HUDSON –Last Saturday morning was cloudy with a raw wind blowing as the veterans of the Vietnam War and other wars along with friends and family gathered in front of the Columbia County Courthouse to observe Vietnam Veterans Day. Many of those gathered were dismayed by the sparse turnout of the citizenry.
“I guess it’s not an election year,” said one of the attendees.
A group wearing the black leather motorcycle jackets emblazoned with the Veterans of Vietnam of America Motorcycle Club insignia rode up from Saugerties for the event. Their six representatives comprised nearly a third of the total turnout. The club’s state president, who introduced himself as “Dutch” said he has come to the Hudson event for several years.
“We don’t have this in Ulster County,” he said.
Five years ago President Barack Obama proclaimed March 29 Vietnam Veterans Day, a day on which the nation would “pay tribute to the fallen, the missing, the wounded, the millions who served and the millions more who awaited their return.” For the past six years the Hudson VFW Post 1314 and the Hudson American Legion Post 184 have conducted a ceremony at the Vietnam War monument in front of the Columbia County Courthouse.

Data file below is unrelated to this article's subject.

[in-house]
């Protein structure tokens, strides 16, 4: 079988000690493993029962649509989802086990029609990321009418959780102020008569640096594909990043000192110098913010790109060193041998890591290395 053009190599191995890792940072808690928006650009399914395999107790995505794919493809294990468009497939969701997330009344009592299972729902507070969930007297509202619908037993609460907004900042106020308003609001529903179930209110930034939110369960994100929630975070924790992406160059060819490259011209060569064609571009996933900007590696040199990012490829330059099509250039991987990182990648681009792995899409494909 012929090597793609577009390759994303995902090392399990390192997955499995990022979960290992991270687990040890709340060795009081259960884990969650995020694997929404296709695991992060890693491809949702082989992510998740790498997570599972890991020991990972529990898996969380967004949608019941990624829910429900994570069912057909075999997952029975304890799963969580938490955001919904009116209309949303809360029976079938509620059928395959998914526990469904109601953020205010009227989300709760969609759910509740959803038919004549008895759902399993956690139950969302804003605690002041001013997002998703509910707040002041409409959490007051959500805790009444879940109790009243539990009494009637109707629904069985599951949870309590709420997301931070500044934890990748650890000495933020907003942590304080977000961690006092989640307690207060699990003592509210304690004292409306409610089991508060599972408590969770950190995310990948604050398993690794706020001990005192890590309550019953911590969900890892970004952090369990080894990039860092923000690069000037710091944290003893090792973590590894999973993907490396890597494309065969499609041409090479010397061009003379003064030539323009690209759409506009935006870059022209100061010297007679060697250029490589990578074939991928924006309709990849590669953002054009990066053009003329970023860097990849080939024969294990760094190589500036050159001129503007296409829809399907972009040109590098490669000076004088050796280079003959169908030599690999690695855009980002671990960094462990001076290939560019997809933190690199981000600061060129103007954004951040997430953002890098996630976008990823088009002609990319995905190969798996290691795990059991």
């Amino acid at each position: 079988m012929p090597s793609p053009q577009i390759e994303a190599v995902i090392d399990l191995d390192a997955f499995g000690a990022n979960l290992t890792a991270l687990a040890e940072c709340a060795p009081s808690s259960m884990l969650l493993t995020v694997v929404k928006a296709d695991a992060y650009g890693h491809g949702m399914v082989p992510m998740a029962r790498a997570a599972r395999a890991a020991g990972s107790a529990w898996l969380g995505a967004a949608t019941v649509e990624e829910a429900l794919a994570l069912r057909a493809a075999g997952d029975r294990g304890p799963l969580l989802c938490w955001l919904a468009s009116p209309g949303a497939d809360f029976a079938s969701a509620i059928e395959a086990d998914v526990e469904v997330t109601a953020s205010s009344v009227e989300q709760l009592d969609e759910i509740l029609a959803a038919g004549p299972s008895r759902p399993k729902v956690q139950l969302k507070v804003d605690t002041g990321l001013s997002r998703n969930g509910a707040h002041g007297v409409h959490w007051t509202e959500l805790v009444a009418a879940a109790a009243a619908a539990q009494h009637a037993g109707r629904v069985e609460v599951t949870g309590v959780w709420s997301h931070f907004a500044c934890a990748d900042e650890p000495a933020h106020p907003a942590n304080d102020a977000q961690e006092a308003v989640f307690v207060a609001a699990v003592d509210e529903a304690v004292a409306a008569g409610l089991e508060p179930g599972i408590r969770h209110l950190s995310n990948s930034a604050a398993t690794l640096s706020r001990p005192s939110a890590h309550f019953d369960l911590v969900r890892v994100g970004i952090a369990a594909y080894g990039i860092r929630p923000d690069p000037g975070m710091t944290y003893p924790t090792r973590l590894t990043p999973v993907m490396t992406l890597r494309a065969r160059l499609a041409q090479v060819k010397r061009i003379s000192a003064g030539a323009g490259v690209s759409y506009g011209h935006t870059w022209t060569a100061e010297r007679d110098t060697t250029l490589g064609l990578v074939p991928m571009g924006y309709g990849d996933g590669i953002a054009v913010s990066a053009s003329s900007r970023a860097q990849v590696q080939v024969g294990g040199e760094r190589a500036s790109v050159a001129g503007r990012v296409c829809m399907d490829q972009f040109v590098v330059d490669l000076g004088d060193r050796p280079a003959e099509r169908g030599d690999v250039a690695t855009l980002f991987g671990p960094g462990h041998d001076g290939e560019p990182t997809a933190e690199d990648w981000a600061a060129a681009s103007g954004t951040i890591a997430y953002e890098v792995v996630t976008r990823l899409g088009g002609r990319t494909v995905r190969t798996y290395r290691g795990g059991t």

The scheduled guest speaker was Mike J. Hoag, commander of District 3 New York VFW, but he was unable to attend due to illness. In his place Tim Broder of Greene County VFW Post 49 provided comments. Command Sergeant Major Gary Flaherty of Canaan introduced him, but took a few moments for himself to speak of a letter he had received from a friend, saying “to say ‘friends’ sounds too intimate. In war you learn to keep people at a distance, and at home you continue this.” He said that the experience of a veteran of war is not something that you can change out of like a change of clothes. It’s always with you.
Mr. Broder spoke of the fight that continues for healthcare and recognition for veterans. “We didn’t go quietly into the night as the generation of the ’70s wanted us to,” he said. He spoke of the establishment of the Vietnam Veterans Day and said, “Never again will one generation of vets abandon another.”
A list of the names of soldiers from Columbia and Greene Counties who died in military service during the Vietnam War was read aloud by Mr. Broder and Hudson VFW Post 1314 Quartermaster Randy Staats.
Mr. Staats concluded his reading by saying, “It’s just like when we came back and nobody cared.”
Later he said, “I thought it was disrespectful of the public, not to come out and attend this. It really did feel like when we came back from Vietnam. We only had 22 people there.”